Extreme Temperatures Linked To Stroke Surge!

Extreme Temperatures Linked To Stroke Surge!

A new study paints a concerning picture: stroke deaths and disabilities linked to extreme temperatures have ballooned since 1990. While not definitive proof of climate change’s role, it’s the first large-scale global study on the issue.

The numbers are stark. Over 500,000 stroke deaths in 2019 were linked to “non-ideal” temperatures – those outside the range associated with the lowest stroke risk. Though men were slightly more affected, all age groups were susceptible.

The temperature-stroke link is complex. Cold can constrict blood vessels, spiking blood pressure – a major stroke risk factor. This explains why, in 2019, most strokes (over 474,000) were linked to cold weather. A disrupted polar vortex, caused by rising temperatures, may be pushing frigid air further south.

However, the study highlights a worrying trend: strokes linked to high temperatures are rising rapidly. With March 2024 being the hottest on record (the tenth month in a row!), this trend is likely to worsen. A disproportionate number of these deaths occurred in Africa, while Central Asia had the highest death rate (18 per 100,000).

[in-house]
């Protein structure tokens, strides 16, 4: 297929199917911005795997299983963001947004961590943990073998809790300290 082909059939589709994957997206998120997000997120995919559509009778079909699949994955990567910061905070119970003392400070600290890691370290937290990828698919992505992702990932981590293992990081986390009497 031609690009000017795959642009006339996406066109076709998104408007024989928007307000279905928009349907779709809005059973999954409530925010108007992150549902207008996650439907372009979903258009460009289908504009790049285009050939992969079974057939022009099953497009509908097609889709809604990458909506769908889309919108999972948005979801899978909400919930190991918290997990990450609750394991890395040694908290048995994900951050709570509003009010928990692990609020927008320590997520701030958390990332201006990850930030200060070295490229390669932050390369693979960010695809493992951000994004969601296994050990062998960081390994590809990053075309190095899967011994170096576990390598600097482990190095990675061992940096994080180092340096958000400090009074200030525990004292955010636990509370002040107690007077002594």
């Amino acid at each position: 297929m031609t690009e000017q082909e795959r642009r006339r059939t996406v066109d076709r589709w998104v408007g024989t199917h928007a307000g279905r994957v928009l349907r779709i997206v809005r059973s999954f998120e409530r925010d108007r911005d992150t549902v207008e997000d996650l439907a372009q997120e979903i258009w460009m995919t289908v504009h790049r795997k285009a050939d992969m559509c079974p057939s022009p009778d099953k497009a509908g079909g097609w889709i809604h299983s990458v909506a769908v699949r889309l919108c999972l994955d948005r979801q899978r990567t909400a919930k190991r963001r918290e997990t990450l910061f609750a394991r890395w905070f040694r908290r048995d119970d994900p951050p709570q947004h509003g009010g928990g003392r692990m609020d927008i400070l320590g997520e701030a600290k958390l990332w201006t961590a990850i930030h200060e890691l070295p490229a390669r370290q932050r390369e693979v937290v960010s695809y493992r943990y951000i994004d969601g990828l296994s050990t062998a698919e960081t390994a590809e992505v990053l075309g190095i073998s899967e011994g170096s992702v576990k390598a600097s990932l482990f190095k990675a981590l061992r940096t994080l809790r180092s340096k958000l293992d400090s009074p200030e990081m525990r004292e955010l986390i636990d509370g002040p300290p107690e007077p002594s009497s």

Limitations exist. Aging populations play a role, and data restrictions prevented factoring in known risk factors like blood pressure and cholesterol. Yet, the link between extreme temperatures and strokes seems logical: our bodies struggle to adapt to such extremes. While further research is needed, this study raises a red flag

Reference- Journal Neurology, Futurism, Xiangya Hospital Central South University in China,  Centers for Disease Control and Prevention,